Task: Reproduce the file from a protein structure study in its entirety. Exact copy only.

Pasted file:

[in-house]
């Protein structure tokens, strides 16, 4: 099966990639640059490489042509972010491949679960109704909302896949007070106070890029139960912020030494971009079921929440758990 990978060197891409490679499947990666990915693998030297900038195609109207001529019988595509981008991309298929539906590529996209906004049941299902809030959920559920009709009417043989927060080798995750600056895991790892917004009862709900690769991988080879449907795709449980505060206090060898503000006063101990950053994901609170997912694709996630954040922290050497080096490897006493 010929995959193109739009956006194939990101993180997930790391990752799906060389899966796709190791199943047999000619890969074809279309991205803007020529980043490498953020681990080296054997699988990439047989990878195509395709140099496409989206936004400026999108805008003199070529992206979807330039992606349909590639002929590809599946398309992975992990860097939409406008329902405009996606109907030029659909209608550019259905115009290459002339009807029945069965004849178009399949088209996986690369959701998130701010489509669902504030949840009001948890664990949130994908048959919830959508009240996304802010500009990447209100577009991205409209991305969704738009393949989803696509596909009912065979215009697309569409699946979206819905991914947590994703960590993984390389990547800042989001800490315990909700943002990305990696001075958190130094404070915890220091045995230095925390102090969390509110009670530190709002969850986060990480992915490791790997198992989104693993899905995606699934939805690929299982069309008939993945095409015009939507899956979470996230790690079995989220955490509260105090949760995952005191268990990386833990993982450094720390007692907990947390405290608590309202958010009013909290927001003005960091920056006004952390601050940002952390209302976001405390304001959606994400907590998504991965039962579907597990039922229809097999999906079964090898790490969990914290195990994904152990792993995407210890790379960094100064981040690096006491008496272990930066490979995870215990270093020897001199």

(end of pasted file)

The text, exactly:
[in-house]
């Protein structure tokens, strides 16, 4: 099966990639640059490489042509972010491949679960109704909302896949007070106070890029139960912020030494971009079921929440758990 990978060197891409490679499947990666990915693998030297900038195609109207001529019988595509981008991309298929539906590529996209906004049941299902809030959920559920009709009417043989927060080798995750600056895991790892917004009862709900690769991988080879449907795709449980505060206090060898503000006063101990950053994901609170997912694709996630954040922290050497080096490897006493 010929995959193109739009956006194939990101993180997930790391990752799906060389899966796709190791199943047999000619890969074809279309991205803007020529980043490498953020681990080296054997699988990439047989990878195509395709140099496409989206936004400026999108805008003199070529992206979807330039992606349909590639002929590809599946398309992975992990860097939409406008329902405009996606109907030029659909209608550019259905115009290459002339009807029945069965004849178009399949088209996986690369959701998130701010489509669902504030949840009001948890664990949130994908048959919830959508009240996304802010500009990447209100577009991205409209991305969704738009393949989803696509596909009912065979215009697309569409699946979206819905991914947590994703960590993984390389990547800042989001800490315990909700943002990305990696001075958190130094404070915890220091045995230095925390102090969390509110009670530190709002969850986060990480992915490791790997198992989104693993899905995606699934939805690929299982069309008939993945095409015009939507899956979470996230790690079995989220955490509260105090949760995952005191268990990386833990993982450094720390007692907990947390405290608590309202958010009013909290927001003005960091920056006004952390601050940002952390209302976001405390304001959606994400907590998504991965039962579907597990039922229809097999999906079964090898790490969990914290195990994904152990792993995407210890790379960094100064981040690096006491008496272990930066490979995870215990270093020897001199």